Lawrence Udeigwe uses elegant math to understand complex systems of the brain
School of Science
22 March 2022
Leah Campbell | School of Science
It’s a tale familiar to many first-generation students: Neither of Lawrence Udeigwe’s parents had more than a sixth-grade education, and yet they were willing to sacrifice everything to educate their children.
“My dad,” Udeigwe says, “would tell us, ‘I’m ready to sell everything for you guys to go to school.’”
Udeigwe recounts that in Nigeria at the time, achieving the sort of success and stability his parents hoped for meant studying something practical and working for the government. So, he moved to the United States, enrolled at Duquesne University in Pittsburgh, and majored in computer science.
“But then I discovered math,” he says, and his dream of a programming job with the government back in Nigeria was replaced by something new.
Udeigwe has gone on to have a successful career as a professor of mathematics at Manhattan College in New York City, bridging disciplinary gaps between computation, pure math, and neuroscience. This year, Udeigwe is at MIT as a Martin Luther King (MLK) Visiting Professor and Scholar in the Department of Brain and Cognitive Sciences. He’s one of nine professors, in research areas ranging from art to engineering, selected for outstanding contributions in their fields to increase the presence of underrepresented scholars of color at MIT.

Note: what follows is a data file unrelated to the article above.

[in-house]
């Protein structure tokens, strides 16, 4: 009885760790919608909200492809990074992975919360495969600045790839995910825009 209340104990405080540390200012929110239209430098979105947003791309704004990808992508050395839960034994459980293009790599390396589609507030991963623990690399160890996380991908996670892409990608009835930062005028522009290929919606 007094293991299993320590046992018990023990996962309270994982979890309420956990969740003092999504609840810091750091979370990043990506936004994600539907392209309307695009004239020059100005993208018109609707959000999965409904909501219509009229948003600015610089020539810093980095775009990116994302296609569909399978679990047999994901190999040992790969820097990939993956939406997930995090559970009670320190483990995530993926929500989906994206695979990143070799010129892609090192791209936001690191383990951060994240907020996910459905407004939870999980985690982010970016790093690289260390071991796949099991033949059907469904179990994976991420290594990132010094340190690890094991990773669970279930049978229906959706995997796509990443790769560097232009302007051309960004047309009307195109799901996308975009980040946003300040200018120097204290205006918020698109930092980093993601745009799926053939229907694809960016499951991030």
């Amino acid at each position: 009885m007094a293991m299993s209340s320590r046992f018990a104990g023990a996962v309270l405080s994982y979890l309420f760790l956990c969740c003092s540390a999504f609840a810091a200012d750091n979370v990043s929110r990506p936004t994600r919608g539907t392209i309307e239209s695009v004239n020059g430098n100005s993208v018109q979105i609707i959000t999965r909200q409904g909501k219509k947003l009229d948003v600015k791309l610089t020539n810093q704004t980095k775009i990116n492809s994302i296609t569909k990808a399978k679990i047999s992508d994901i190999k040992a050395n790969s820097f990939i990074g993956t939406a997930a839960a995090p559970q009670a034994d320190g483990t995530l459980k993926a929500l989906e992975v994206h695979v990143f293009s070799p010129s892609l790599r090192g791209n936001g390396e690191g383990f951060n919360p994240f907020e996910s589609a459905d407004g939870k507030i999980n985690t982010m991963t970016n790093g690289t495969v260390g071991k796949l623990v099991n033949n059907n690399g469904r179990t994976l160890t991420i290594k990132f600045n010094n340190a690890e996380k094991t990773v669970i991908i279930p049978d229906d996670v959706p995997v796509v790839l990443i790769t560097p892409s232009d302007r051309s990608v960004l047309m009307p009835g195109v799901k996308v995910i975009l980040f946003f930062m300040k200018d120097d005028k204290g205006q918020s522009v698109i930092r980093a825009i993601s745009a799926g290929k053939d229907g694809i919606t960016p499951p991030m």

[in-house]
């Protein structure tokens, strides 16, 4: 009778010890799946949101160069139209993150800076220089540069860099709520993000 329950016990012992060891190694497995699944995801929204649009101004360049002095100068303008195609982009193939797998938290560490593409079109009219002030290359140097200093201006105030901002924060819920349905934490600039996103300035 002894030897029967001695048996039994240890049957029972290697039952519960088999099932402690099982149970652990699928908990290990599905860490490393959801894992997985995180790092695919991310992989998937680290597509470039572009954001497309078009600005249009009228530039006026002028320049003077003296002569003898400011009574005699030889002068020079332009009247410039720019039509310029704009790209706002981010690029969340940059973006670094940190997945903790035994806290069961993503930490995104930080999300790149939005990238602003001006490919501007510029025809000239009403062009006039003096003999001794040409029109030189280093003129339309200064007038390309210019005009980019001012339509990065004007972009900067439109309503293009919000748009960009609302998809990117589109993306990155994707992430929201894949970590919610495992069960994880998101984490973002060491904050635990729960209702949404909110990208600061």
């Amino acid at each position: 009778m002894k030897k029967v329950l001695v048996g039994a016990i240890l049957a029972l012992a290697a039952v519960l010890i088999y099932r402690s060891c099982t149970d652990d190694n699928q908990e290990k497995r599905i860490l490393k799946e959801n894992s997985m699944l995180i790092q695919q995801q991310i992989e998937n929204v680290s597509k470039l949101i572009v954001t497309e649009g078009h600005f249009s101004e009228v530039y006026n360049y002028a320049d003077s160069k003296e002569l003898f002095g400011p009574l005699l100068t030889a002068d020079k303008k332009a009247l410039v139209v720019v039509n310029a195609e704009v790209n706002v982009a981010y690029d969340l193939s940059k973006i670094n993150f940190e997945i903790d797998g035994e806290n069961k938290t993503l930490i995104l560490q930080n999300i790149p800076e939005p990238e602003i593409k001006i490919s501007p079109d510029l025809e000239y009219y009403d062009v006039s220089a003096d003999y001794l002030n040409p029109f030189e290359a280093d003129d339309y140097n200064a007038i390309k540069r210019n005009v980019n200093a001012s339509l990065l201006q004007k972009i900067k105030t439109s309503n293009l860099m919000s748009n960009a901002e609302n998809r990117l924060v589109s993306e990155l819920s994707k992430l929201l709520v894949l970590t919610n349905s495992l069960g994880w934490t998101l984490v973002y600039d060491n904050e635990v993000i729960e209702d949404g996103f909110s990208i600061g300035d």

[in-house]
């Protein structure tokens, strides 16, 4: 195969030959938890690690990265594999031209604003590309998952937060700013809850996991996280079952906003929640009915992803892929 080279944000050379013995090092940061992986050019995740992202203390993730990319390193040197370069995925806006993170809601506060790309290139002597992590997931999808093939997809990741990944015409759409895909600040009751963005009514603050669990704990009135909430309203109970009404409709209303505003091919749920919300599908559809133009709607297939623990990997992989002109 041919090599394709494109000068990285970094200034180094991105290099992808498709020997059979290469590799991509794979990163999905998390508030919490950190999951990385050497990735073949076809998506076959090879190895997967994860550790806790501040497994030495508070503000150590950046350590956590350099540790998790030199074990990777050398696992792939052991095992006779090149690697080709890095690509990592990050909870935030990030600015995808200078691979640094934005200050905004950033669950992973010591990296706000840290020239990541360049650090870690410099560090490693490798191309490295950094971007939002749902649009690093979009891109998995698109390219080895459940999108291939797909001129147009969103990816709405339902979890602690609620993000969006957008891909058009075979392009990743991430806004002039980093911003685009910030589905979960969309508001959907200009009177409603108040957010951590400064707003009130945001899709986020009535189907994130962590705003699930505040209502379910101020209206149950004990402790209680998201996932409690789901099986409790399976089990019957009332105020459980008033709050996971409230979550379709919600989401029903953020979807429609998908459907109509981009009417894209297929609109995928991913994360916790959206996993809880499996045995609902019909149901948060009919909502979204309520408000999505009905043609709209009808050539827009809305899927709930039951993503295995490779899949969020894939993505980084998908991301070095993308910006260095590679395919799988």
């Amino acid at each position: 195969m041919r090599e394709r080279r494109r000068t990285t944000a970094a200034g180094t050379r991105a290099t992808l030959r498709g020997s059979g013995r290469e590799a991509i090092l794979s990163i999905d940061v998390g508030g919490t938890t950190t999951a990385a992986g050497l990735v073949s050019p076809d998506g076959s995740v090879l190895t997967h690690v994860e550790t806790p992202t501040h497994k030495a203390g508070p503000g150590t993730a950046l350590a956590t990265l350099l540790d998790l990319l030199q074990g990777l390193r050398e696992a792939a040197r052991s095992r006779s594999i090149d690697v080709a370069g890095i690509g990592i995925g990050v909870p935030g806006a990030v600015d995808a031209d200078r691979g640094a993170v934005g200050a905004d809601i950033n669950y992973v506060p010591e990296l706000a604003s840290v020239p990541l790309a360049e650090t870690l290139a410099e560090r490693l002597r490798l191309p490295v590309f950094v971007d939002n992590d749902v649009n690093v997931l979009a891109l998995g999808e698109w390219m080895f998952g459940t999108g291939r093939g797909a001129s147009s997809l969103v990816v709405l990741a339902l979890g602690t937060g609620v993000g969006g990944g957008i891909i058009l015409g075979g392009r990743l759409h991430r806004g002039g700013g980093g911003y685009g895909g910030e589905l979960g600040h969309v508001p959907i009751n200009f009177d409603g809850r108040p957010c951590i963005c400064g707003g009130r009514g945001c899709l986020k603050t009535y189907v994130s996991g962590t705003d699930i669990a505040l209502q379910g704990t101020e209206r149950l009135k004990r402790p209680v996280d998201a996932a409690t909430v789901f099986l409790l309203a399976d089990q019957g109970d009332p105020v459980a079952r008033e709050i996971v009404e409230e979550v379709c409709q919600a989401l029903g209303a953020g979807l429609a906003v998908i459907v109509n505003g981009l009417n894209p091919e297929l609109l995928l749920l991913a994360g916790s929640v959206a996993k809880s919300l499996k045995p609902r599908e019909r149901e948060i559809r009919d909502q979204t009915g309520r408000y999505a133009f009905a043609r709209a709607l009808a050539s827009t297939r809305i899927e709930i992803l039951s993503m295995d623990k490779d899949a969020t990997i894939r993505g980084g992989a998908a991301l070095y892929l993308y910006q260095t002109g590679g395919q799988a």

The journey to MIT for Udeigwe began in graduate school at the University of Delaware. Though the program was called applied math, he was technically studying pure math until, as he explains with a laugh, he discovered that he was, in fact, interested in applied math, specifically in its applications in biology.READ MORE